Ursuline downs Mooney

Staff photo / Preston Byers Ursuline’s Carly Casey prepares to shoot during the Irish’s win over Cardinal Mooney on Wednesday.

YOUNGSTOWN — In a game in which the referees’ whistles seemed just as common as the sound of a dribbling basketball, Ursuline defeated rival Cardinal Mooney on Wednesday 43-36 at home.

The Fighting Irish jumped out to a 12-3 lead in the first quarter and largely controlled the pace for the rest of the half, taking a 20-13 advantage into the locker room.

Mooney head coach Dom Diorio, who has seen his Cardinals fall behind early often lately, said he is unsure why they have struggled so much to begin games.

“We’re trying some different things, pushing ourselves more in warmups. We even tried playing a little different style of game in the beginning and it didn’t seem to matter. We still got behind by 10 or so in the first quarter,” Diorio said. “That’s something we’re definitely trying to figure out right now because that’ll end our season real quick if that keeps up.”

In the third, fouls dominated the action. And with many of the calls going against Ursuline, the Irish supporters in attendance grew increasingly frustrated and voiced their displeasure at the game’s three officials.

One of the most controversial calls came with more than three minutes to go in the third. After driving into the paint and drawing a foul, senior guard Lily Scott was whistled for a technical foul.

Scott, who the official ruled was not in the act of shooting, was set to inbound the ball on the baseline when the referee she was standing next to called her for the technical.

“I just said that it was a shooting foul. I probably should’ve just kept my mouth shut,” Scott said with a smile.

Less than a minute later, an official called Mooney for an intentional foul when a Cardinals player and Scott collided going for a loose ball in front of the Mooney bench.

Diorio said two of the officials told him they did not think it should have been an intentional foul, which gave Ursuline two free throws and possession.

“I’m not blaming it on that, but I feel like there were some calls that definitely should have gone in a different way,” Diorio said. “We made our own mistakes, but it’s hard to run things when they’re just mauling you. And I felt like that’s what was happening, and they got away with it.

“Two of the three refs disagreed with the [intentional foul] call and told me that, but they didn’t make the call. Yeah, it was a foul, I’m not arguing that, but she was going for the ball, she actually got the ball, hit it and they collided. I understand she might have gone into her, and that’s a foul. All I can say is two of the three refs agreed with me, but they’re not the ones that called it.”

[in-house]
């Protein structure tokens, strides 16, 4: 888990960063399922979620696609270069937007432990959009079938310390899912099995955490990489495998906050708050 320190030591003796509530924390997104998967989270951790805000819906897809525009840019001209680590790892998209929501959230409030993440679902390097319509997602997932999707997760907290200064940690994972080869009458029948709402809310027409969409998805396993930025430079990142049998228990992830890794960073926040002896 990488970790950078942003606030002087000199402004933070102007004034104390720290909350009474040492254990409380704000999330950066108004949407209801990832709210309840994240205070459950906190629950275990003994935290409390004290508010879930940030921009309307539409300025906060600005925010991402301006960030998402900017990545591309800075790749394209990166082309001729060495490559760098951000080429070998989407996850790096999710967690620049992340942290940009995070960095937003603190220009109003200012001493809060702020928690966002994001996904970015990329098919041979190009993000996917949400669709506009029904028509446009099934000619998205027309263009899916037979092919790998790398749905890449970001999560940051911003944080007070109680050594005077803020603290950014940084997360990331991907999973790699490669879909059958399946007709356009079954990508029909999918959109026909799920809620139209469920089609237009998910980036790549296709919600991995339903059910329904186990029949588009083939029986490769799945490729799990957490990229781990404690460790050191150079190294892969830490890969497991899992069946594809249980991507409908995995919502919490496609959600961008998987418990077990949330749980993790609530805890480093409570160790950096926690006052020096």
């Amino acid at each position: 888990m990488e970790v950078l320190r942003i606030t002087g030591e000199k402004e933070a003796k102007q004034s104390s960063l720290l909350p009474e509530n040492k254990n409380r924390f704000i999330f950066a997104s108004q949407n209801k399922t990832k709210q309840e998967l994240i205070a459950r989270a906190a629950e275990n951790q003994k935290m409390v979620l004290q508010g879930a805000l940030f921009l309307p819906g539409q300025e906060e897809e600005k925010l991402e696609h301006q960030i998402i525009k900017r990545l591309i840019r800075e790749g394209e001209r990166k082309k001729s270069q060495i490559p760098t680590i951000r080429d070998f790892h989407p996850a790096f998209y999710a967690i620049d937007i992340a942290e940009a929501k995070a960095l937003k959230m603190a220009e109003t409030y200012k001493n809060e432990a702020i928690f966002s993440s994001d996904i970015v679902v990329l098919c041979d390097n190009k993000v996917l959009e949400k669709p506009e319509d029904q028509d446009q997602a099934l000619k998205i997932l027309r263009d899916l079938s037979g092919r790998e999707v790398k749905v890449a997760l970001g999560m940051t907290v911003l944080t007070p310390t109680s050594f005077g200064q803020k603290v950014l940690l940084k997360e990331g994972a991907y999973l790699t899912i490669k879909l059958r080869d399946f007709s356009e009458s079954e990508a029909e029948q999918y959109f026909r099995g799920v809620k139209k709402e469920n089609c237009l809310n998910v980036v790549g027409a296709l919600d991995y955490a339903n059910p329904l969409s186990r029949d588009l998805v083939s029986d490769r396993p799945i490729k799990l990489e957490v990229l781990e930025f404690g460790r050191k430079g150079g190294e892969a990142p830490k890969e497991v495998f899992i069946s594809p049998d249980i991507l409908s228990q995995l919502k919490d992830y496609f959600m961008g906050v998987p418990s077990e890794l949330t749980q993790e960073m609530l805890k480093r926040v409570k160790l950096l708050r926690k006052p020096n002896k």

Despite relinquishing the lead and going into the fourth down 28-27, the Irish came alive in the final period. Ursuline outscored Mooney 16-8 in the fourth behind eight points in the quarter by Kennedy Carpenter, who had a game-high 15.

The win clinched a second consecutive Steel Valley Conference title for Ursuline, who wore black commemorative shirts to celebrate the achievement.

After the game, Irish coach LaVell Turnage said a conference championship is Ursuline’s “first goal” of the season and that a victory over Mooney is always sweet, even if his team had to endure a physical game to earn the win.

“That’s Ursuline-Mooney basketball. I don’t care if it’s lacrosse, I don’t care if it’s soccer, football, this is what I’m expecting to happen in an Ursuline-Mooney game. It’s a rivalry. They don’t like us and we don’t like them,” Turnage said. “To be honest, there’s only one team circled on my calendar every single year.”

Ursuline (11-10, 6-0) finished its regular season at Girard on Saturday.

Mooney (7-11, 2-3) has a packed upcoming schedule; the Cardinals play New Castle and Louisville on Friday and Saturday, respectively, before meeting Walsh Jesuit on Monday and visiting Hubbard on Feb. 15 to conclude the regular season.



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